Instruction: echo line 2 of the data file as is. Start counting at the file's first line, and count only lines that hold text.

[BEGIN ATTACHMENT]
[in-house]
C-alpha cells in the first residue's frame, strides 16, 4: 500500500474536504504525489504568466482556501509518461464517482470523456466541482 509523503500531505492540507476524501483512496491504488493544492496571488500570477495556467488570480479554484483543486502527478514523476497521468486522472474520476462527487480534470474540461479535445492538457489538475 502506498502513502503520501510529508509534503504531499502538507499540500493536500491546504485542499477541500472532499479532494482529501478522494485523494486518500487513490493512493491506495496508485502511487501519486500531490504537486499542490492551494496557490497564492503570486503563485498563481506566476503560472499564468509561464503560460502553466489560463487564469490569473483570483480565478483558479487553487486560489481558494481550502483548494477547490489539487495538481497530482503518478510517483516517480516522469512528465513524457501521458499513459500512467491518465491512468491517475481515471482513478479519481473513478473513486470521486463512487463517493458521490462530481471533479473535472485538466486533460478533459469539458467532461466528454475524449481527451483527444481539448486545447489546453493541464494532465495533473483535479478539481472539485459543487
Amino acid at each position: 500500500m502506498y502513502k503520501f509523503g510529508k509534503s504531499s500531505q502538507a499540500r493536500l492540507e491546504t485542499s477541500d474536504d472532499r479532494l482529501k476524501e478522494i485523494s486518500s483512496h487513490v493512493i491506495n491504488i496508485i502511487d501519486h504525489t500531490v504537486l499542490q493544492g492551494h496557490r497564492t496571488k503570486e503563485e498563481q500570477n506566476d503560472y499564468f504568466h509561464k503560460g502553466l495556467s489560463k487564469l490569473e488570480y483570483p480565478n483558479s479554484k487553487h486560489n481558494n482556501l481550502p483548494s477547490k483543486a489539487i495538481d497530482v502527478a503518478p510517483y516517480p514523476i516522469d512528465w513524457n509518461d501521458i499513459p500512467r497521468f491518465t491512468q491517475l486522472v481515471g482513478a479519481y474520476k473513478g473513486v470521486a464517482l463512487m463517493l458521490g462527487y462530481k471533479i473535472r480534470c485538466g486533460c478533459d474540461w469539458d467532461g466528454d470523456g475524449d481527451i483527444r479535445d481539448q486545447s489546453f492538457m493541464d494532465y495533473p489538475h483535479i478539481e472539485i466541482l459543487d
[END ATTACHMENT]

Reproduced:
C-alpha cells in the first residue's frame, strides 16, 4: 500500500474536504504525489504568466482556501509518461464517482470523456466541482 509523503500531505492540507476524501483512496491504488493544492496571488500570477495556467488570480479554484483543486502527478514523476497521468486522472474520476462527487480534470474540461479535445492538457489538475 502506498502513502503520501510529508509534503504531499502538507499540500493536500491546504485542499477541500472532499479532494482529501478522494485523494486518500487513490493512493491506495496508485502511487501519486500531490504537486499542490492551494496557490497564492503570486503563485498563481506566476503560472499564468509561464503560460502553466489560463487564469490569473483570483480565478483558479487553487486560489481558494481550502483548494477547490489539487495538481497530482503518478510517483516517480516522469512528465513524457501521458499513459500512467491518465491512468491517475481515471482513478479519481473513478473513486470521486463512487463517493458521490462530481471533479473535472485538466486533460478533459469539458467532461466528454475524449481527451483527444481539448486545447489546453493541464494532465495533473483535479478539481472539485459543487